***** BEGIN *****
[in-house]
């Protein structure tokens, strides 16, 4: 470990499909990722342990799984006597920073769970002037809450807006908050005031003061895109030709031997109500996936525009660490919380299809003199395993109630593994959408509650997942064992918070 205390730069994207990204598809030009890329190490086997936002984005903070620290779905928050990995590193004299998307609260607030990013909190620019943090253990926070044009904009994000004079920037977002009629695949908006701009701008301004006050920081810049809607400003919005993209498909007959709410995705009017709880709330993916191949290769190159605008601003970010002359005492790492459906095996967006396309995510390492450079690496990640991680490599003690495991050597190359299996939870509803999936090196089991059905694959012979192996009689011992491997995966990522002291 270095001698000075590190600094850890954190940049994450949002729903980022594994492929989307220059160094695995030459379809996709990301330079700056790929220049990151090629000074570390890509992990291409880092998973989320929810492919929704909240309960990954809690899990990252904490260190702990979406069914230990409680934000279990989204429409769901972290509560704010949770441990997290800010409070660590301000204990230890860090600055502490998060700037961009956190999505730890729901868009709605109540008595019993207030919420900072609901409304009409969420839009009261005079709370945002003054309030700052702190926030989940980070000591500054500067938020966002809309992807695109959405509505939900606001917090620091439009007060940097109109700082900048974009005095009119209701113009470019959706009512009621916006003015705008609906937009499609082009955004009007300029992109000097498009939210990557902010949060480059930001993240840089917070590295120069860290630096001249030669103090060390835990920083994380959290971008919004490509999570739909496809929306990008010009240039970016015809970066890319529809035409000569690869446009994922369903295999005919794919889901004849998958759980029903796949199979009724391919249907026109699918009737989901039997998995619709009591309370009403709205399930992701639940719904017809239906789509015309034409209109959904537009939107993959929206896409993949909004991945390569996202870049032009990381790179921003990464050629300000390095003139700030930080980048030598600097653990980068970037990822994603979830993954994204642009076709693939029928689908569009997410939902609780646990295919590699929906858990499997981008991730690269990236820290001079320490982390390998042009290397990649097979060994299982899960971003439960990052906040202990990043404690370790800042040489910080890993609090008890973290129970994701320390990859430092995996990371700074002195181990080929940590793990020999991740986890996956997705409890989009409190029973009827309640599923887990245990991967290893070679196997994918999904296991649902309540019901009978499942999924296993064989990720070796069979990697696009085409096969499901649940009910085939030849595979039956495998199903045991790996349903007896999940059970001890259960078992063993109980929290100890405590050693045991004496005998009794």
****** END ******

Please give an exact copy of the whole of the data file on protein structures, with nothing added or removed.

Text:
[in-house]
């Protein structure tokens, strides 16, 4: 470990499909990722342990799984006597920073769970002037809450807006908050005031003061895109030709031997109500996936525009660490919380299809003199395993109630593994959408509650997942064992918070 205390730069994207990204598809030009890329190490086997936002984005903070620290779905928050990995590193004299998307609260607030990013909190620019943090253990926070044009904009994000004079920037977002009629695949908006701009701008301004006050920081810049809607400003919005993209498909007959709410995705009017709880709330993916191949290769190159605008601003970010002359005492790492459906095996967006396309995510390492450079690496990640991680490599003690495991050597190359299996939870509803999936090196089991059905694959012979192996009689011992491997995966990522002291 270095001698000075590190600094850890954190940049994450949002729903980022594994492929989307220059160094695995030459379809996709990301330079700056790929220049990151090629000074570390890509992990291409880092998973989320929810492919929704909240309960990954809690899990990252904490260190702990979406069914230990409680934000279990989204429409769901972290509560704010949770441990997290800010409070660590301000204990230890860090600055502490998060700037961009956190999505730890729901868009709605109540008595019993207030919420900072609901409304009409969420839009009261005079709370945002003054309030700052702190926030989940980070000591500054500067938020966002809309992807695109959405509505939900606001917090620091439009007060940097109109700082900048974009005095009119209701113009470019959706009512009621916006003015705008609906937009499609082009955004009007300029992109000097498009939210990557902010949060480059930001993240840089917070590295120069860290630096001249030669103090060390835990920083994380959290971008919004490509999570739909496809929306990008010009240039970016015809970066890319529809035409000569690869446009994922369903295999005919794919889901004849998958759980029903796949199979009724391919249907026109699918009737989901039997998995619709009591309370009403709205399930992701639940719904017809239906789509015309034409209109959904537009939107993959929206896409993949909004991945390569996202870049032009990381790179921003990464050629300000390095003139700030930080980048030598600097653990980068970037990822994603979830993954994204642009076709693939029928689908569009997410939902609780646990295919590699929906858990499997981008991730690269990236820290001079320490982390390998042009290397990649097979060994299982899960971003439960990052906040202990990043404690370790800042040489910080890993609090008890973290129970994701320390990859430092995996990371700074002195181990080929940590793990020999991740986890996956997705409890989009409190029973009827309640599923887990245990991967290893070679196997994918999904296991649902309540019901009978499942999924296993064989990720070796069979990697696009085409096969499901649940009910085939030849595979039956495998199903045991790996349903007896999940059970001890259960078992063993109980929290100890405590050693045991004496005998009794």